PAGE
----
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No Radiation Detected in Fish or in Seawater After Treated Water Release Off Fukushima Daiichi 

Scientists found no trace of radiation either in the water or in sea creatures. But motivated by nationalist politics, China has banned all Japanese seafood.



Fishermen in Soma, Fukushima, take care of their fishing gear on August 22. They are the biggest victims of China's misinformation campaign and economic coercion. (©Kyodo)

The gurnard (scientific name: Chelidonichthys cuculus) is not a famous fish, although it does have a charming nickname. Gurnards are known as "sea robins" due to their bright red color. But are they safe to eat, or are they contaminated with radiation, as fearmongers in China claim?

One specimen was pulled out of the sea on Japan's eastern coast on Friday, August 25 to see if it showed any signs of being affected by the release of processed water from the Fukushima Daiichi Nuclear Power Station.

After careful tests, the Fisheries Agency announced that there was nothing to suggest the fish had been contaminated with any radioactive substance.

On August 27, Environment Minister Akihiro Nishimura explained on the agency's website that "tritium concentrations correspond to below the lower limit of detection (below 7~8 Bq/L) at all 11 sampling points." The agency added that this "would have no adverse impact on human health and the environment."

Tokyo Electric Power Co, or TEPCO, oversees the Fukushima clean-up operation. It says that tritium is the only radioactive material likely to be found in the water.

At the weekend, three fish of a different species -  the olive flounder (scientific name: paralichthys olivaceus) - were removed from the sea for tests.

The agency concluded they were all perfectly safe to eat.

Fukushima Daiichi treated water release
This gurnard, sometimes called a sea robin, is one of the species tested off Fukushima following the release of ALPS treated water. (Gurnard by Benjamin Guichard Agence des aires marines.)

Clean Sea

Separately, Japan's Environment Ministry has collected seawater samples from near Fukushima. Specifically, from near where the processed water was discharged after being treated through the ALPS system. (ALPS stands for "Advanced Liquid Processing System.)

On Monday, August 28, the ministry said that the water was clean and safe. Indeed, radiation levels were "below the lower limit of detection for all samples."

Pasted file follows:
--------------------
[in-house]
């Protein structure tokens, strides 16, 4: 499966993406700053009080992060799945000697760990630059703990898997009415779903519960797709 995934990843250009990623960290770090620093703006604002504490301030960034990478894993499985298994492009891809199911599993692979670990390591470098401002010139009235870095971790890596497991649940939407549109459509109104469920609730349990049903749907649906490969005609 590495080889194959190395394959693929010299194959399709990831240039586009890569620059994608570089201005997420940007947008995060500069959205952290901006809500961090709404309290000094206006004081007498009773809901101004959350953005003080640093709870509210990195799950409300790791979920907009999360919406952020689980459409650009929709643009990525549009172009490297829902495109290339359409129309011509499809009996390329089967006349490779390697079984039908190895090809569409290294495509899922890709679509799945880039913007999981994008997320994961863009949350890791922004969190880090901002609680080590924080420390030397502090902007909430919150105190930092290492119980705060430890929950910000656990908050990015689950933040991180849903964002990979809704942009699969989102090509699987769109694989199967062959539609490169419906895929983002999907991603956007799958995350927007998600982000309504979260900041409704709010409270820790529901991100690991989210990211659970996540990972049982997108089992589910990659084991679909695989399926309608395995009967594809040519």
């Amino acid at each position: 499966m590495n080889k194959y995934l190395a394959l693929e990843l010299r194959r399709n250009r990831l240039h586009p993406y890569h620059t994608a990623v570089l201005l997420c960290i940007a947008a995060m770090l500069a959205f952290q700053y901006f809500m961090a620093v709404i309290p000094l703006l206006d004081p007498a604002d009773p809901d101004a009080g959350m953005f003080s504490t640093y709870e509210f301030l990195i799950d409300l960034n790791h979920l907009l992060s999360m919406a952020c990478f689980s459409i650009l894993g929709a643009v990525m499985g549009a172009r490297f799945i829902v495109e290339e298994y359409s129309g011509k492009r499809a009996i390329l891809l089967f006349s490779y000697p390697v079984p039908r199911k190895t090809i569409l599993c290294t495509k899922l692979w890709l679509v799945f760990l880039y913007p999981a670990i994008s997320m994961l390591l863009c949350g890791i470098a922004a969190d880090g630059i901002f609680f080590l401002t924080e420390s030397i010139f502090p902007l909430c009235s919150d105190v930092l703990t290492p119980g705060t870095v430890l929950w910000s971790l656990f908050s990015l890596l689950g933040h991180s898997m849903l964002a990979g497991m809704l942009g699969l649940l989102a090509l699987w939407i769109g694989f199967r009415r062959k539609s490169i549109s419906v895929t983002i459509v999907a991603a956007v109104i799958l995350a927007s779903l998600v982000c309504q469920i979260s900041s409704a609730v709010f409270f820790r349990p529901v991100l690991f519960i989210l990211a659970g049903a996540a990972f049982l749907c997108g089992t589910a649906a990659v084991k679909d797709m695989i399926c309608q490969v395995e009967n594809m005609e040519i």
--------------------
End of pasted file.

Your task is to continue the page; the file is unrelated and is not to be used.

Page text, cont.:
The ministry advised that the situation "would have no adverse impact on human health or the environment."


Environment Minister Akihiro Nishimura has promised that monitoring will continue "with a high level of objectivity, transparency, and reliability." He is determined to prevent an adverse impact on Japan's reputation. 

Fishermen's Concern

Reassuring the local fishing community is a key priority for the government.

Prime Minister Fumio Kishida recently met with Masanobu Sakamoto, head of the National Federation of Fisheries Cooperatives. Nonetheless, he was informed that the organization remains opposed to the release of the treated water.

Mr Sakamoto said his members have gained some confidence about the safety of the move, but still fear damage to their sector.

In response, Mr Kishida promised to help protect the fishing industry's reputation until the release of the water ends. Mr Sakamoto welcomed the government's pledge of support.

Protesters oppose the release of treated water from the Tokyo Electric Power Fukushima Daiichi Nuclear Power Plant into the ocean in front of the building that houses the Japanese Consulate General in Hong Kong on August 24. (©Kyodo)

Seafood Ban

Even before the release of the treated water, China and opposition groups in South Korea decided to ban seafood from Fukushima and neighboring prefectures. 

China is the biggest importer of Japanese seafood. But after it was confirmed the release would be going ahead, Beijing imposed a total ban on Japanese seafood imports.

The news came as a shock to fish dealers at a market in Beijing.

One person who sells tuna from Nagasaki Prefecture in southwestern Japan told Reuters that he would now need to try to buy supplies from Australia, New Zealand, or Spain.